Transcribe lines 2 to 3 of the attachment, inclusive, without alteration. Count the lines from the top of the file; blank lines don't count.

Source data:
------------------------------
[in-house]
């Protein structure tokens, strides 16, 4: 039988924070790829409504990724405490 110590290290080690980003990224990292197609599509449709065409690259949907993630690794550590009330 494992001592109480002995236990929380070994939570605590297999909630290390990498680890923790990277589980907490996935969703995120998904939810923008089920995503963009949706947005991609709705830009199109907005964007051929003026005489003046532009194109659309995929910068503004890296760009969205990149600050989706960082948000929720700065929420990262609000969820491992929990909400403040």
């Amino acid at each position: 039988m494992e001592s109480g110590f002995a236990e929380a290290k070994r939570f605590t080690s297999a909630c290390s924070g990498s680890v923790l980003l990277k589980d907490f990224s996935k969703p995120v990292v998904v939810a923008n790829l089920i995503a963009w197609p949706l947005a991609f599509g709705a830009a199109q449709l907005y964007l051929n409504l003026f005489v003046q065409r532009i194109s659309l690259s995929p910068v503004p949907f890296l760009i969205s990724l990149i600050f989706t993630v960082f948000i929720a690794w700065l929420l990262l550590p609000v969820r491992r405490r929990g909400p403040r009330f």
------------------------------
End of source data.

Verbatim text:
């Protein structure tokens, strides 16, 4: 039988924070790829409504990724405490 110590290290080690980003990224990292197609599509449709065409690259949907993630690794550590009330 494992001592109480002995236990929380070994939570605590297999909630290390990498680890923790990277589980907490996935969703995120998904939810923008089920995503963009949706947005991609709705830009199109907005964007051929003026005489003046532009194109659309995929910068503004890296760009969205990149600050989706960082948000929720700065929420990262609000969820491992929990909400403040």
């Amino acid at each position: 039988m494992e001592s109480g110590f002995a236990e929380a290290k070994r939570f605590t080690s297999a909630c290390s924070g990498s680890v923790l980003l990277k589980d907490f990224s996935k969703p995120v990292v998904v939810a923008n790829l089920i995503a963009w197609p949706l947005a991609f599509g709705a830009a199109q449709l907005y964007l051929n409504l003026f005489v003046q065409r532009i194109s659309l690259s995929p910068v503004p949907f890296l760009i969205s990724l990149i600050f989706t993630v960082f948000i929720a690794w700065l929420l990262l550590p609000v969820r491992r405490r929990g909400p403040r009330f």